In a recent NetClean survey of IT experts, a fifth of those surveyed revealed that someone had downloaded child sexual abuse (CSA) material at work. Of those, just 3.5% lead to criminal investigations and in the vast majority of cases (69%) nothing happened.
We know from experience that child sexual abuse content (CSA) is not an issue that ceases at the entrance to the workplace. However, part of the problem with tackling the spread of CSA material is that people still underestimate the scale of the problem. There's an inherent belief that it is the 'local weirdo' accessing illicit images and not the person sat opposite them in their day-to-day jobs.
A third (33.3%) of respondents believe that just one in every 10,000 people look at child sexual abuse sites at work. Whilst, a further 34% estimate that it is just one in every million. This is simply not true. From our experience, one in every 1,000 employees will look at CSA content at work so the problem is much more commonplace.
The growth in portable USB devices and mobile storage means there is a disturbing trend of offenders increasingly bringing illegal images or videos into the workplace. In fact, many businesses are already unwittingly storing, and allowing the movement of, illegal images and videos across their networks.
Organisations have started proactively introducing measures to prevent the spread of CSA content in the workplace. The majority of those surveyed (78.7%) have an internet use policy in place that covers child sexual abuse sites and in a quarter of businesses (24.1%) the drive to purchase blocking software is coming from the board of directors.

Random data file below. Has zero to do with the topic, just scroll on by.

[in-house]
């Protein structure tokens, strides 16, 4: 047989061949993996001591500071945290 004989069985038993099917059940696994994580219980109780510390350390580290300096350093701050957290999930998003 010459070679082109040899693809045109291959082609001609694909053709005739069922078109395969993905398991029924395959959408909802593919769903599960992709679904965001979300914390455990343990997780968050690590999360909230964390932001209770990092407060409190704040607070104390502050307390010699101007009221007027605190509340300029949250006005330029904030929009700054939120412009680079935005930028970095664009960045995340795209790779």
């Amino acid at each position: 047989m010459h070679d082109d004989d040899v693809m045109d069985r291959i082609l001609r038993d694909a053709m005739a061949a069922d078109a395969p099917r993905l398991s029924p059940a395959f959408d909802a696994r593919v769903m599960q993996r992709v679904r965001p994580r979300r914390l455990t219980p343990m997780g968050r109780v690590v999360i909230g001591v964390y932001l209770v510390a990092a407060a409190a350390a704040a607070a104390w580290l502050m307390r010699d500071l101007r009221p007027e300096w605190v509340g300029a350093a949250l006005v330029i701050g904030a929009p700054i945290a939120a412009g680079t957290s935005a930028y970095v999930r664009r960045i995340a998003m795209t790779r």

However, more still needs to be done. Just 9.2% of those surveyed believe that it is employers that have a responsibility to stop child sexual abuse content. Instead, the majority of respondents believe that responsibility to tackle the issue lies with individuals (34.8%), Government (29%) or internet service providers (22%).
Today's employers have an ethical duty to tackle child abuse images on corporate networks. The people who view these images are participating in a cycle of abuse; perpetuating a market for ringleaders to continue producing material that makes more children suffer. Relying on web filters alone won't solve the problem. Organisations need to go one step further and use proven methods, such as file matching, to flag indecent images and cross reference them against existing ones on police databases to keep corporate networks clean from illegal content.
NetClean surveyed 141 senior executives, directors, IT managers, technical specialists and IT consultants at a security trade show earlier this year.